Fees for current students | Fees 2012 | Study Explained | Open University
 
#4
Government fee loans only available for courses worth 30 points or more - 10 point tasters won't quality for loans (wouldn't be surprised if they were abandoned altogether).

Tip for you though - start a course of study before 2012 and you'll get the subsequent six years' worth at current prices.
Hope the 10pters do't go. I study them in my 'off season' between 30 and 60 pointers. I generally pick subjects that have nthing to do with my degree, i find it broadening :D
 
#5
Hope the 10pters do't go. I study them in my 'off season' between 30 and 60 pointers. I generally pick subjects that have nthing to do with my degree, i find it broadening :D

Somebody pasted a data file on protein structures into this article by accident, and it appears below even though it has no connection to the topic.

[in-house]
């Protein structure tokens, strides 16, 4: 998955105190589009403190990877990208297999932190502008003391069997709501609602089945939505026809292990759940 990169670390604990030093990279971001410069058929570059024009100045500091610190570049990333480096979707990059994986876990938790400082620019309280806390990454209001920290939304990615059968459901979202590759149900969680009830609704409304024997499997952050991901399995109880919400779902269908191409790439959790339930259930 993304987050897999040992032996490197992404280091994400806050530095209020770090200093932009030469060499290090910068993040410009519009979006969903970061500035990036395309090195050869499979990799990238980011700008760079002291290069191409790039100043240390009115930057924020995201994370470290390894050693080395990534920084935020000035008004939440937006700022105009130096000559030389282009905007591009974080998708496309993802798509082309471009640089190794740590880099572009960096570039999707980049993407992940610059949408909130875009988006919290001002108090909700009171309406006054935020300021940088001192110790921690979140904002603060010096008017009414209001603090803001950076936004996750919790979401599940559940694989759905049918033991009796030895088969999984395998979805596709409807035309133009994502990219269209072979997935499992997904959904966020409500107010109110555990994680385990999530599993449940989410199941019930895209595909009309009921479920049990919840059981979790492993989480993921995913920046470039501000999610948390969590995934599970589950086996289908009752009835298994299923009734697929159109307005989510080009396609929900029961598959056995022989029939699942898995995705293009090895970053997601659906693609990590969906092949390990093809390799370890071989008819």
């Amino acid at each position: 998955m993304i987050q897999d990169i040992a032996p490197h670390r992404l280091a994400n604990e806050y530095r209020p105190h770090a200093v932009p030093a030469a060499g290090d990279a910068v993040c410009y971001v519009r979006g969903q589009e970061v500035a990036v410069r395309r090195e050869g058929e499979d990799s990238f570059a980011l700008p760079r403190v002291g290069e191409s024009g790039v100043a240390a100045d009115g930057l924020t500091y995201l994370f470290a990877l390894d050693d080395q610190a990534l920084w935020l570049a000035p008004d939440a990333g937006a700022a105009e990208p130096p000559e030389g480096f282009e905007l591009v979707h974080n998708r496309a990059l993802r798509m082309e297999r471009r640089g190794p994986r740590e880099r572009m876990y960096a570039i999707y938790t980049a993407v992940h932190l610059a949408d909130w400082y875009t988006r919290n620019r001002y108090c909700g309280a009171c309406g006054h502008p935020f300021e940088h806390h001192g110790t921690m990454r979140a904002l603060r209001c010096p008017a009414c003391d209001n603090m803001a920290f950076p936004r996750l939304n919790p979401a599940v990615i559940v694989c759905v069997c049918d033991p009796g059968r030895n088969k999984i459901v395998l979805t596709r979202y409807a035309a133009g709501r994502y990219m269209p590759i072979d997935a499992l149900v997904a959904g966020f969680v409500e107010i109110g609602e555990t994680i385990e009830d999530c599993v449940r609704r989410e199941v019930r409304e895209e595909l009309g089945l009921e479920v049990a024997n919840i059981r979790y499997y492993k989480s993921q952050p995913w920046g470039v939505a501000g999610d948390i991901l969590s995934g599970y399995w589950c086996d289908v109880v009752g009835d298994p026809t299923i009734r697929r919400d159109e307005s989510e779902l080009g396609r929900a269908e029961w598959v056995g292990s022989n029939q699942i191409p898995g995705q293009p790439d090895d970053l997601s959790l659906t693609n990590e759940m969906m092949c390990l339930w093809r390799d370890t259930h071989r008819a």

You're the government's worst nightmare. The very idea that people will study to broaden themselves is incompatible with neo-liberal ideology.
 
#6
Government fee loans only available for courses worth 30 points or more - 10 point tasters won't quality for loans (wouldn't be surprised if they were abandoned altogether).

Tip for you though - start a course of study before 2012 and you'll get the subsequent six years' worth at current prices.
Unfortunately that is not the case with the post-graduate courses: on the MBA course fees have already soared beyond the prices students were quoted at initial registration, and the OU is "unable" to quote a final price for all the modules needed to complete the programme. Essentially students are expected to provide a blank cheque - consequently quite a few self-sponsored are jacking it in.
 
#7